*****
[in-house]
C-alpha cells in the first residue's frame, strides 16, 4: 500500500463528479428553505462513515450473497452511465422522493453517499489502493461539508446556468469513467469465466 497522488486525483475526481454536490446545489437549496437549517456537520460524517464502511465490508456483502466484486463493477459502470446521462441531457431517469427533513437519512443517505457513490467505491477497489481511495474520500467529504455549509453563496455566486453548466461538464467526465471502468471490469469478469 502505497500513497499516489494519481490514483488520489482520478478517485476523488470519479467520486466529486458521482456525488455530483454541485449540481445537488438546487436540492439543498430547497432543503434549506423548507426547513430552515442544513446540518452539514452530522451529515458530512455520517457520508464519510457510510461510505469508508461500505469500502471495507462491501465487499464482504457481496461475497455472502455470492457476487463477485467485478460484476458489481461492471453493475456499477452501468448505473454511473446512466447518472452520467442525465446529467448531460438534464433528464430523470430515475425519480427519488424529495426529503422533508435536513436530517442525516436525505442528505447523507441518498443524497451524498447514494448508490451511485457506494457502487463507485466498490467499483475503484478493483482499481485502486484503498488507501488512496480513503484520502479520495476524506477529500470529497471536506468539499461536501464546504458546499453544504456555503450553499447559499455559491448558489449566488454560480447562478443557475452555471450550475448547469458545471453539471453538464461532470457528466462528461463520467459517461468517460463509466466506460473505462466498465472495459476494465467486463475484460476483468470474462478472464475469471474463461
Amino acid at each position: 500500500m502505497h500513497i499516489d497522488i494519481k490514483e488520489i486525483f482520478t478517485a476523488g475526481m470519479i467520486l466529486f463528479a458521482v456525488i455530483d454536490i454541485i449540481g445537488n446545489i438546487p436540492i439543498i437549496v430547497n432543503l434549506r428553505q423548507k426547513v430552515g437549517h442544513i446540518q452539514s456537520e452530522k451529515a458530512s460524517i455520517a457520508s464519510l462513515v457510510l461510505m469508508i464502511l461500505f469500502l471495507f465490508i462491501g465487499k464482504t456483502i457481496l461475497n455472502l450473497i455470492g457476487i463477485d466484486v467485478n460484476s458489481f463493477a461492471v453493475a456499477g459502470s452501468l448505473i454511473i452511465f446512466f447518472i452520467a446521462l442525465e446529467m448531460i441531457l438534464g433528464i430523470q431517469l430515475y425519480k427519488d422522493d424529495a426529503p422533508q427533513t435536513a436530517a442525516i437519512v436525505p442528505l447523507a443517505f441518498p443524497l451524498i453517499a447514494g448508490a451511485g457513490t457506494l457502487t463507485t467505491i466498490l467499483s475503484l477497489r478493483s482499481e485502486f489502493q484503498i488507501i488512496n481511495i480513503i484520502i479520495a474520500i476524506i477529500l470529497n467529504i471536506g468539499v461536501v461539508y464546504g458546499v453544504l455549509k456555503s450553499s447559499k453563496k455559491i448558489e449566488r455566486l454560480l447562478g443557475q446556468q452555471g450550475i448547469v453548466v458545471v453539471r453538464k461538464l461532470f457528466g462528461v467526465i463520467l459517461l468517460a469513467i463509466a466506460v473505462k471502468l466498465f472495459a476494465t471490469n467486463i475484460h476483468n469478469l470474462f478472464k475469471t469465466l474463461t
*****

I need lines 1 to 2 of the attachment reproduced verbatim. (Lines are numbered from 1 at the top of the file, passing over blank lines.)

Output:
[in-house]
C-alpha cells in the first residue's frame, strides 16, 4: 500500500463528479428553505462513515450473497452511465422522493453517499489502493461539508446556468469513467469465466 497522488486525483475526481454536490446545489437549496437549517456537520460524517464502511465490508456483502466484486463493477459502470446521462441531457431517469427533513437519512443517505457513490467505491477497489481511495474520500467529504455549509453563496455566486453548466461538464467526465471502468471490469469478469 502505497500513497499516489494519481490514483488520489482520478478517485476523488470519479467520486466529486458521482456525488455530483454541485449540481445537488438546487436540492439543498430547497432543503434549506423548507426547513430552515442544513446540518452539514452530522451529515458530512455520517457520508464519510457510510461510505469508508461500505469500502471495507462491501465487499464482504457481496461475497455472502455470492457476487463477485467485478460484476458489481461492471453493475456499477452501468448505473454511473446512466447518472452520467442525465446529467448531460438534464433528464430523470430515475425519480427519488424529495426529503422533508435536513436530517442525516436525505442528505447523507441518498443524497451524498447514494448508490451511485457506494457502487463507485466498490467499483475503484478493483482499481485502486484503498488507501488512496480513503484520502479520495476524506477529500470529497471536506468539499461536501464546504458546499453544504456555503450553499447559499455559491448558489449566488454560480447562478443557475452555471450550475448547469458545471453539471453538464461532470457528466462528461463520467459517461468517460463509466466506460473505462466498465472495459476494465467486463475484460476483468470474462478472464475469471474463461